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Dates, Apricots Better than Starchy Foods in Lowering Blood Sugar
This study finds that people can use dried fruits as a low glycemic index food source to replace higher glycemic index foods.
Image for representation. (Image: Reuters Pictures)
Eating dried fruits such as dates, apricots, raisins and sultanas may not spike blood sugar compared to starchy foods such as white bread, suggests a study.
"People often worry about sources of sugar, and fruits are one of them. But most fruits, in particular tender fruit, have a low glycemic index and what we're showing here is dried fruits also have a lower glycemic index, so they don't raise your blood sugar very much," said John Sievenpiper from Toronto's St. Michael's Hospital.
"This study finds that people can use dried fruits as a low glycemic index food source to replace higher glycemic index foods. So, as a snack food, dried fruit is going to be preferred to a grain-based cracker or snack," he added.
The study, published in the journal Nutrition and Diabetes, compared the glycemic response of four dried fruits — dates, apricots, raisins and sultanas — to white bread in a small group of healthy participants.
They found that the fruit had a lower glycemic index and could lower the glycemic response of white bread through displacement of half of the available carbohydrate.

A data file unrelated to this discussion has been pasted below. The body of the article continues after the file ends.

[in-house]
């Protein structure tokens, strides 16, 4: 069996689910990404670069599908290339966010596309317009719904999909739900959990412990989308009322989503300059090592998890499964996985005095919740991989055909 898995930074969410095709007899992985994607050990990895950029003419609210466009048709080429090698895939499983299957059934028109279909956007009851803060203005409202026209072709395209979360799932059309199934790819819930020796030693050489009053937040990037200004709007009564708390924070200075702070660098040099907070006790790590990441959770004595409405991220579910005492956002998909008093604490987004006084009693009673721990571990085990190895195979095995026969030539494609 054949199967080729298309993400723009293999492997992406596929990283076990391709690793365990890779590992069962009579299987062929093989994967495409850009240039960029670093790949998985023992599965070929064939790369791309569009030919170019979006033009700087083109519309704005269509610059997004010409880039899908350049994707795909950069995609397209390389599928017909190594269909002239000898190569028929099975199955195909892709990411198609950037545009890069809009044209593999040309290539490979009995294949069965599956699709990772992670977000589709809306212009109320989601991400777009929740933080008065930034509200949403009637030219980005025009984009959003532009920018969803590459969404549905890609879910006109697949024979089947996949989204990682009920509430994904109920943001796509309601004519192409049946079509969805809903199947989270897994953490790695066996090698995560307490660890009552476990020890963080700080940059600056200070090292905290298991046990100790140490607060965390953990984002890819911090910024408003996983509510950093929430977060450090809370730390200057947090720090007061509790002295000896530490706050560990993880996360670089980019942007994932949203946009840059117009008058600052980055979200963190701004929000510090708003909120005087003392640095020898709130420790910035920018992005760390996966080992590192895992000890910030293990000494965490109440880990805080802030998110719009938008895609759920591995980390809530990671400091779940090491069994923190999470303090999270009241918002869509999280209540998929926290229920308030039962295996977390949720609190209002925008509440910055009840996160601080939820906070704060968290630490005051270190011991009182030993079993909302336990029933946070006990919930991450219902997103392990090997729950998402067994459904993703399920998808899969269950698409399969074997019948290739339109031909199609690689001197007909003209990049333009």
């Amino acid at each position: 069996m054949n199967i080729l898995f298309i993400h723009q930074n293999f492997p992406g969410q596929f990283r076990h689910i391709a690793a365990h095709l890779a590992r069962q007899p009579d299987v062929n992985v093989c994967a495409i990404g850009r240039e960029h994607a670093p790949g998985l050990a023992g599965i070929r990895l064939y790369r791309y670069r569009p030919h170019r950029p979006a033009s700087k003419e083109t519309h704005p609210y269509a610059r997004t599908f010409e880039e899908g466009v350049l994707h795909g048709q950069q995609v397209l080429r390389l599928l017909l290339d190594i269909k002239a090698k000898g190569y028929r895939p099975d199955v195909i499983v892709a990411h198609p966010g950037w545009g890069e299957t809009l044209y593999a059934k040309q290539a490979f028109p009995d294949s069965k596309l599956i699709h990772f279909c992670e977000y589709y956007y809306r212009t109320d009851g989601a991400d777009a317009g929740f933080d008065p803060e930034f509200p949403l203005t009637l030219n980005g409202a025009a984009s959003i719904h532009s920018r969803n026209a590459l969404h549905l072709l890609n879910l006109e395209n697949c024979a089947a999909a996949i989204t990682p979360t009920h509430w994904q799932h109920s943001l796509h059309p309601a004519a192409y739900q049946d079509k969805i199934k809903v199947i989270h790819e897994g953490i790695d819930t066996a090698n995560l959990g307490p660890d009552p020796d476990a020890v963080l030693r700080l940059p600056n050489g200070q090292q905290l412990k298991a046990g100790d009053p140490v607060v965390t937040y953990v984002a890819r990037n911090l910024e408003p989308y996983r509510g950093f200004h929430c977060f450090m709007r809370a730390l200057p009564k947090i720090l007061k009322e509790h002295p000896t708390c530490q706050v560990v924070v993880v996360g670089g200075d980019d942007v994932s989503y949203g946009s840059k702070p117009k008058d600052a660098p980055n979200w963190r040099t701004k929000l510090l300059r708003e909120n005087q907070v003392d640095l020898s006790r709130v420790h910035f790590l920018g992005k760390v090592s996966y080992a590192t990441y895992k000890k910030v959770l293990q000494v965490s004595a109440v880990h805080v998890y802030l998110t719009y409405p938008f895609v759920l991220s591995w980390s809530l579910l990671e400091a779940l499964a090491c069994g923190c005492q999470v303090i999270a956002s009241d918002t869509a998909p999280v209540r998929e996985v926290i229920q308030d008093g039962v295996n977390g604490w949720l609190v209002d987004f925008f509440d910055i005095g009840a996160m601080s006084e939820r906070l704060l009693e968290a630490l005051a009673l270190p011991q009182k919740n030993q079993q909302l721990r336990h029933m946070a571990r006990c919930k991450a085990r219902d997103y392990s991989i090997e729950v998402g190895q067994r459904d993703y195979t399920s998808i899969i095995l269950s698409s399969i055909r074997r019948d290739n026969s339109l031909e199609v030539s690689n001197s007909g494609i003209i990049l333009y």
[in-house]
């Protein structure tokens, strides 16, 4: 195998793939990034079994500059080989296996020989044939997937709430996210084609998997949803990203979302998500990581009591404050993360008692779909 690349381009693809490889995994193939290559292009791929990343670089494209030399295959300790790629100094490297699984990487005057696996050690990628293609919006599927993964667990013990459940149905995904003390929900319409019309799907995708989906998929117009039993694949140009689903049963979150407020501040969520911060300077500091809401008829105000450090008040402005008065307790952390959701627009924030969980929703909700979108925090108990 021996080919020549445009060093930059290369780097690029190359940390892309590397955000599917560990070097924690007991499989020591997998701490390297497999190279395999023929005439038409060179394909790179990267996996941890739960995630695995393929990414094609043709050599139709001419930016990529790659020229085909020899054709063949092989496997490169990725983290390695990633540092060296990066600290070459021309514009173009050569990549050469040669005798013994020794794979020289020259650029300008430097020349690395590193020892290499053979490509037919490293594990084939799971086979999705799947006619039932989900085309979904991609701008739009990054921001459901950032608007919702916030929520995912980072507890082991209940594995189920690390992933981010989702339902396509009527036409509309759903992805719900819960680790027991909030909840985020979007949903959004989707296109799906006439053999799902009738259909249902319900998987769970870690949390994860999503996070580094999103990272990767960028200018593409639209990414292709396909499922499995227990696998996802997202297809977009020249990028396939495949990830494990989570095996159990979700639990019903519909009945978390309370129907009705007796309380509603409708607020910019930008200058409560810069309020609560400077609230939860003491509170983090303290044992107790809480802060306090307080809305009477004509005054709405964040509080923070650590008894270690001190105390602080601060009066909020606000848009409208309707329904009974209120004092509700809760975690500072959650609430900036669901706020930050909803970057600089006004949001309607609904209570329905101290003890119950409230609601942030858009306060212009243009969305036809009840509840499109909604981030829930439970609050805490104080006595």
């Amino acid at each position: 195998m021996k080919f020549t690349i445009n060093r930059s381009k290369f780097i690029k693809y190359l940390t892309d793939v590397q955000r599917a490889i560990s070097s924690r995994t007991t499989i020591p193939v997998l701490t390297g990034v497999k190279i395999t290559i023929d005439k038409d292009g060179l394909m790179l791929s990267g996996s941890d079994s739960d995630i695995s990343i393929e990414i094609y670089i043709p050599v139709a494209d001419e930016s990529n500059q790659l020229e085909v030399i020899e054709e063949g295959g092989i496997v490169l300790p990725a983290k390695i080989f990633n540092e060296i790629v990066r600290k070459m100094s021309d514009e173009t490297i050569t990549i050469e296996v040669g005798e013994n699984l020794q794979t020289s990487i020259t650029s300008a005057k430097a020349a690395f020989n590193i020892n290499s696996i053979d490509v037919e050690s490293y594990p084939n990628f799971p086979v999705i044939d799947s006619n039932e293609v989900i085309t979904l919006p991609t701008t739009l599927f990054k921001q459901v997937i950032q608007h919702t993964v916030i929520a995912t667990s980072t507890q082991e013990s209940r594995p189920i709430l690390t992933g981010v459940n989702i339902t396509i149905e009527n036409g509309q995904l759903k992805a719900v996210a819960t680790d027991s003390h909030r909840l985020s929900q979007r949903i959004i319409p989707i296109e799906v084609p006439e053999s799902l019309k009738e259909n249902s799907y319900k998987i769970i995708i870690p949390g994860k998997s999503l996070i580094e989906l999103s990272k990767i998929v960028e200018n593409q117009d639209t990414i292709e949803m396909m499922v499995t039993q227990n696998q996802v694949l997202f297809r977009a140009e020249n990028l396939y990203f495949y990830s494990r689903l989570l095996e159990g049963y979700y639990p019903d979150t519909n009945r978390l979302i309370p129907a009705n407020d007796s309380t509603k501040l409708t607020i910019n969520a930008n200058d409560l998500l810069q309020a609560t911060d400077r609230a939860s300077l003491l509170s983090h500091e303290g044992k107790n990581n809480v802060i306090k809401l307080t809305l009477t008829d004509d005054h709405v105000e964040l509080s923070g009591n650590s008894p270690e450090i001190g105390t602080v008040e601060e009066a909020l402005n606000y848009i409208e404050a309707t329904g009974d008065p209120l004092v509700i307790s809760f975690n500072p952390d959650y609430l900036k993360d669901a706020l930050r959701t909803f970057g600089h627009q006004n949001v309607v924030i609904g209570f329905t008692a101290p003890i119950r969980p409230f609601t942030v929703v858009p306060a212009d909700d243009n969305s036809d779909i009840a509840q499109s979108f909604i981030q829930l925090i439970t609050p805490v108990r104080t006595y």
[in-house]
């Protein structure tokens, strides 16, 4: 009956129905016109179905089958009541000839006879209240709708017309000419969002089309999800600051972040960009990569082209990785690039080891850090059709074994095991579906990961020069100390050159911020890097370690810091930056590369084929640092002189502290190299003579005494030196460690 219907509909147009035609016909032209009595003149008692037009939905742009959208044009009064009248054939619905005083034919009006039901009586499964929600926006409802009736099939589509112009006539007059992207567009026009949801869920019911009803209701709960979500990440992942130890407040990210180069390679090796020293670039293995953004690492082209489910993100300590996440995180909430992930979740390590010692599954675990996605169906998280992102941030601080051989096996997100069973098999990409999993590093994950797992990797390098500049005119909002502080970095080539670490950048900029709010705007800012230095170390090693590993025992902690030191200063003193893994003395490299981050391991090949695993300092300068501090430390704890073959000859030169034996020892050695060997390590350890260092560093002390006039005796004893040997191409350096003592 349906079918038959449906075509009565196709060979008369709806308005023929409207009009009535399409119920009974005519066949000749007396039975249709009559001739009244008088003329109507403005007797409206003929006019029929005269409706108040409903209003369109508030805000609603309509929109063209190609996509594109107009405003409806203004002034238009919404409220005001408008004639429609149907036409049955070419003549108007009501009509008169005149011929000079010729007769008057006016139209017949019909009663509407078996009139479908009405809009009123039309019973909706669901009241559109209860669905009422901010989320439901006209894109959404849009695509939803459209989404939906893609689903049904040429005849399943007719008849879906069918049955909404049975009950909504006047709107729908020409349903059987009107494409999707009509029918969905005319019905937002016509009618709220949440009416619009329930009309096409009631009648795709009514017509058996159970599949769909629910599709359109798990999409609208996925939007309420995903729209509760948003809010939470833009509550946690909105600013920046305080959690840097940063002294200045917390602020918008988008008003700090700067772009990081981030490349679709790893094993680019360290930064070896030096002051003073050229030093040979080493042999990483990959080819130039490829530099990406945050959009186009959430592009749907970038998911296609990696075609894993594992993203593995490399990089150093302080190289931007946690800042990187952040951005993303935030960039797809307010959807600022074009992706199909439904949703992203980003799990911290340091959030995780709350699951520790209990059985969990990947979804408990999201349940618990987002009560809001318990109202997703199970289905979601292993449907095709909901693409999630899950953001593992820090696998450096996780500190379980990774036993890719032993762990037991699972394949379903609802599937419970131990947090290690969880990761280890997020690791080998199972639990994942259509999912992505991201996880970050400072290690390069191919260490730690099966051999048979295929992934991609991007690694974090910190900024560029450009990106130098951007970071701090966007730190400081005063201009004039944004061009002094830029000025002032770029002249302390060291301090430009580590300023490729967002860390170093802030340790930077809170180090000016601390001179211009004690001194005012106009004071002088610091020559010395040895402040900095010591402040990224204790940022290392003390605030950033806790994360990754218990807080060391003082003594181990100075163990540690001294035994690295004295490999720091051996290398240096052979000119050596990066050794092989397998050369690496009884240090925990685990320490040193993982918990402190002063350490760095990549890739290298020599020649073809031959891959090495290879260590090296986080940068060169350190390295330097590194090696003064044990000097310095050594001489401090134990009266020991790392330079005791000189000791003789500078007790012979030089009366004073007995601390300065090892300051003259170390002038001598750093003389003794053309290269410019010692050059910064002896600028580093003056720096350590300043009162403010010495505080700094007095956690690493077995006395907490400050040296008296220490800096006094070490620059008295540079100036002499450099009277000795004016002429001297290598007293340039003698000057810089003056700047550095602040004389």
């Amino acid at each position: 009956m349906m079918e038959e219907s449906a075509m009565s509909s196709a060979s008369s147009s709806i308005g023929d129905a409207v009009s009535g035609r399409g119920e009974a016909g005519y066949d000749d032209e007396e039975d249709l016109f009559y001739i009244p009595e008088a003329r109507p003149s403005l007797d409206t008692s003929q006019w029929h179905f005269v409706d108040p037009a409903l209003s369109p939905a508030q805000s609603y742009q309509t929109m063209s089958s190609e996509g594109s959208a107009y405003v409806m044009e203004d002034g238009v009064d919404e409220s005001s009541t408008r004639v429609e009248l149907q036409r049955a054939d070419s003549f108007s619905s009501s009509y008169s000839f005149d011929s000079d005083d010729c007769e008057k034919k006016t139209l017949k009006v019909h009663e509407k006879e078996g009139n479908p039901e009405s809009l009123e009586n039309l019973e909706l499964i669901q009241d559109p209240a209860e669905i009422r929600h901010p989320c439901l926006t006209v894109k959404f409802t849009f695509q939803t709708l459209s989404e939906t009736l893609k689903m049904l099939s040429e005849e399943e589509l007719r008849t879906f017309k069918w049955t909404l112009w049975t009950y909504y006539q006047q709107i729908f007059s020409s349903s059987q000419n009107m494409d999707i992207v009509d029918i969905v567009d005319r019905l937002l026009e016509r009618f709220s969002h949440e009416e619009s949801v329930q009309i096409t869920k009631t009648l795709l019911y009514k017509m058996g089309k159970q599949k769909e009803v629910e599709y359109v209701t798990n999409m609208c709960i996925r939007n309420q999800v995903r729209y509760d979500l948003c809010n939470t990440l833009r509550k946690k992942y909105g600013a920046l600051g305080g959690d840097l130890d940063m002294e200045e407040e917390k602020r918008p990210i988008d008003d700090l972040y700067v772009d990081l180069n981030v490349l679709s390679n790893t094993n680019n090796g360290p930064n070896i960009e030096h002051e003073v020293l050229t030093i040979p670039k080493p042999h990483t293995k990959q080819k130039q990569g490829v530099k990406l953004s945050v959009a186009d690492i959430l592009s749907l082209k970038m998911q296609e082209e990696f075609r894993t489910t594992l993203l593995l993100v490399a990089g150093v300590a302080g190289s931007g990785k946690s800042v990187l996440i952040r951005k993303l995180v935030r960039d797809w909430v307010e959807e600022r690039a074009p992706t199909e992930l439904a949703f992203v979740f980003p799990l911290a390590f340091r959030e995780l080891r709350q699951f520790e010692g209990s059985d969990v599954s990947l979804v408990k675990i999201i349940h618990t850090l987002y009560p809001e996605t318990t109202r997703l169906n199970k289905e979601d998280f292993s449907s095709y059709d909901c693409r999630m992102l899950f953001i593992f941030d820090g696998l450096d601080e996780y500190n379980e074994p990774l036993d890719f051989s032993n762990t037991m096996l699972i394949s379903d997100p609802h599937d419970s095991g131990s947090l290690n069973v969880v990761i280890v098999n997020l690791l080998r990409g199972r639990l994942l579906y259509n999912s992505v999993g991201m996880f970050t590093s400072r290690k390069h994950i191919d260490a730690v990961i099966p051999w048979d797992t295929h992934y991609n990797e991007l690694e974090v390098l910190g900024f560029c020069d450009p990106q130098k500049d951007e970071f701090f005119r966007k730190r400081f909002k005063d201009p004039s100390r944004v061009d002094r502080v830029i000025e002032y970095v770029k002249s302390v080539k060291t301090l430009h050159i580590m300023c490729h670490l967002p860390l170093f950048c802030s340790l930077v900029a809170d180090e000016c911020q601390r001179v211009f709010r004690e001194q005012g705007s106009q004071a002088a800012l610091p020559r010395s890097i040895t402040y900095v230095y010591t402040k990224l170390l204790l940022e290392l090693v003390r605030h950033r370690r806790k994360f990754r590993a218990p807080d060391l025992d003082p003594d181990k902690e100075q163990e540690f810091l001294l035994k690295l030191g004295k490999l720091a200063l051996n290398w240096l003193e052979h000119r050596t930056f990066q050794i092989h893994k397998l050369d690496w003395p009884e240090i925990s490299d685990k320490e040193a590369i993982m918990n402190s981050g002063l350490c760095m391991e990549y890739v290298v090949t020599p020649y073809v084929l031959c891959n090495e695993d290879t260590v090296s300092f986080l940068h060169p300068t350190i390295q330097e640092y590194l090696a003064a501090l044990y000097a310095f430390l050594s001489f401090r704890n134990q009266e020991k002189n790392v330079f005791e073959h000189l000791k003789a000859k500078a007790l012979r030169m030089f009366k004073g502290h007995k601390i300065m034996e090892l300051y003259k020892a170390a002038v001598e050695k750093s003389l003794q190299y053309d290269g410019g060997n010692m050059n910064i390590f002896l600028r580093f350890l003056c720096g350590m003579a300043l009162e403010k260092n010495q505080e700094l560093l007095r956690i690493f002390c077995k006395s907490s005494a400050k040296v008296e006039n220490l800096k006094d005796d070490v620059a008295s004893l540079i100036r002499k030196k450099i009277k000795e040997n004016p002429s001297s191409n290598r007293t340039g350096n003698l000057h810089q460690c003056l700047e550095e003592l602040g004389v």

The glycemic index is a way of explaining how different carbohydrates affect blood glucose and can help find out which foods are best for people with diabetes.
Foods high on the glycemic index — such as white bread, most breakfast cereals, potatoes and rice — produce a spike in blood glucose and insulin.
On the other hand, the carbohydrates in low glycemic index foods — including pasta, beans, lentils and certain whole grains such as barley and oats — are broken down more slowly, and cause more moderate increases in blood glucose and insulin.
The study also suggested that there's potential for food manufacturers to develop low glycemic index foods with reformulations that include dried fruits.
However, longer and larger randomised trials will be needed to confirm whether dried fruits can contribute to sustainable improvements in glycemic control, and whether other dried fruits have a similar glycemic index, Sievenpiper stated.
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